Jim Hamre (left) and Zack Willhoite.

Jim Hamre (left) and Zack Willhoite.

Train enthusiasts killed in derailment were excited for ride

Zack Willhoite, 35, and Jim Hamre, 61, were devoted railroad nerds.

By Sally Ho and Phuong Le / Associated Press

SEATTLE — Zack Willhoite and Jim Hamre were just the type of guys to hop on an Amtrak train hurtling passengers at faster speeds along newly upgraded tracks for the first time, friends and family said Tuesday.

Willhoite, 35, and Hamre, 61, were both rail enthusiasts and knowledgeable about the technical aspects of trains. They were among the three killed Monday when the train going 80 mph in a 30 mph zone plunged off an overpass outside Seattle and toppled some cars on a highway below.

“It’s pretty devastating. We’re having a tough time,” said Lloyd Flem, executive director of rail advocacy organization All Aboard Washington.

Willhoite and Hamre were active in such groups. In All Aboard Washington, Willhoite served as director of information technology, and Hamre was vice president and newsletter editor since 1988, writing enthusiastically in a recent online post about the new route that travels along refurbished freight tracks.

“They were looking forward to it, of course. They were having the opportunity for the first official run, of a brand new route,” Flem said.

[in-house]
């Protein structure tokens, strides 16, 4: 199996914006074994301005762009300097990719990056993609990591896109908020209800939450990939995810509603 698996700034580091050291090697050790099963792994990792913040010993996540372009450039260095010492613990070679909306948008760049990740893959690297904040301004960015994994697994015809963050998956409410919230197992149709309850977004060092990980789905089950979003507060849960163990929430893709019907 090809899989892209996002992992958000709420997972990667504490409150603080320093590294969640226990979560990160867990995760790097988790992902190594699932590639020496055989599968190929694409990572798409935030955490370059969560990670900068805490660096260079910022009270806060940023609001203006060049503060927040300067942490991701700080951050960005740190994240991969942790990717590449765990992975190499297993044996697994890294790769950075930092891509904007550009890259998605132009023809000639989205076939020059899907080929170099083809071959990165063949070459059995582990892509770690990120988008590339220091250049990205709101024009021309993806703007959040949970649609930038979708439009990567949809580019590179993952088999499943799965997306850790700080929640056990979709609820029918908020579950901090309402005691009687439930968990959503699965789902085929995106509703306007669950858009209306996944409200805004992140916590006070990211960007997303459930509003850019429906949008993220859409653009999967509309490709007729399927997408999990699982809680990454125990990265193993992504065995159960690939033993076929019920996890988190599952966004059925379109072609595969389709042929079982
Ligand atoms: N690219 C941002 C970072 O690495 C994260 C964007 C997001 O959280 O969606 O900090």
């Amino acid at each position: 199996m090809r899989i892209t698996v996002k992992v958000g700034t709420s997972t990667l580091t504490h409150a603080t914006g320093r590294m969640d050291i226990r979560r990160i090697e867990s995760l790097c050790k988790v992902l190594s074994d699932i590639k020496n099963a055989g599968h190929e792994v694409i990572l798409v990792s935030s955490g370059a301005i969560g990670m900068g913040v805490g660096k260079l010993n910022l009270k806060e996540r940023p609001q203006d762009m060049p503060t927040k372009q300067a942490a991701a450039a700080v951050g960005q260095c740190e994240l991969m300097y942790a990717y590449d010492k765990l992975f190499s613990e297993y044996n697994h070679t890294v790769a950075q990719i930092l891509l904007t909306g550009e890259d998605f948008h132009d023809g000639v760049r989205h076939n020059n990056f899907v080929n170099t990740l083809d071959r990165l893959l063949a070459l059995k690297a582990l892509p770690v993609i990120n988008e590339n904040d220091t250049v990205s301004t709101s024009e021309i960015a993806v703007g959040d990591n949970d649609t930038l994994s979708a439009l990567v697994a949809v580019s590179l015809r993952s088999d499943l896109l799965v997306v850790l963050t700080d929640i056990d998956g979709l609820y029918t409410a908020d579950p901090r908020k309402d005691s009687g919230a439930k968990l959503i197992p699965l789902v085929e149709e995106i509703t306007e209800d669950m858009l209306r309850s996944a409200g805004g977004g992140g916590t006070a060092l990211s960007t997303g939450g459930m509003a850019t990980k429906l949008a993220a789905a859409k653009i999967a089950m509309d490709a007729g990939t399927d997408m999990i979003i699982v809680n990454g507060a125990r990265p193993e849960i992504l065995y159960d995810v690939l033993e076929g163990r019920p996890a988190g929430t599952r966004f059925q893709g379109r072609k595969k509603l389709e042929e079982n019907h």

The 15-mile, $180.7 million project was aimed at speeding up service by bypassing a route with a number of curves, single-track tunnels and freight traffic.

Flem said he has known Hamre for more than three decades. Hamre retired a few years ago as a civil engineer at the Washington transportation department and was a groomsman at Flem’s wedding 25 years ago. He lived with his mother in Puyallup, Flem said.

Pierce Transit said Willhoite was a customer service support specialist who was admired by his colleagues. He enjoyed going to Star Wars conventions and renaissance fairs, Flem said.

The men also were members of the Rail Passengers Association, according to group president Jim Mathews, who called Hamre one of the most respected and effective rail advocates in the country.

“Jim combined personability and kindness, and paired it with an intricate and detailed knowledge of transit policy and technical insight. This made him an extremely powerful advocate and an inspiration for others,” the association said in a statement.

Hamre’s niece Rachel Topper said she has been notified of her uncle’s death but that the family had no further comment. In a Facebook post, she said they were heartbroken and that Hamre will be missed by many.

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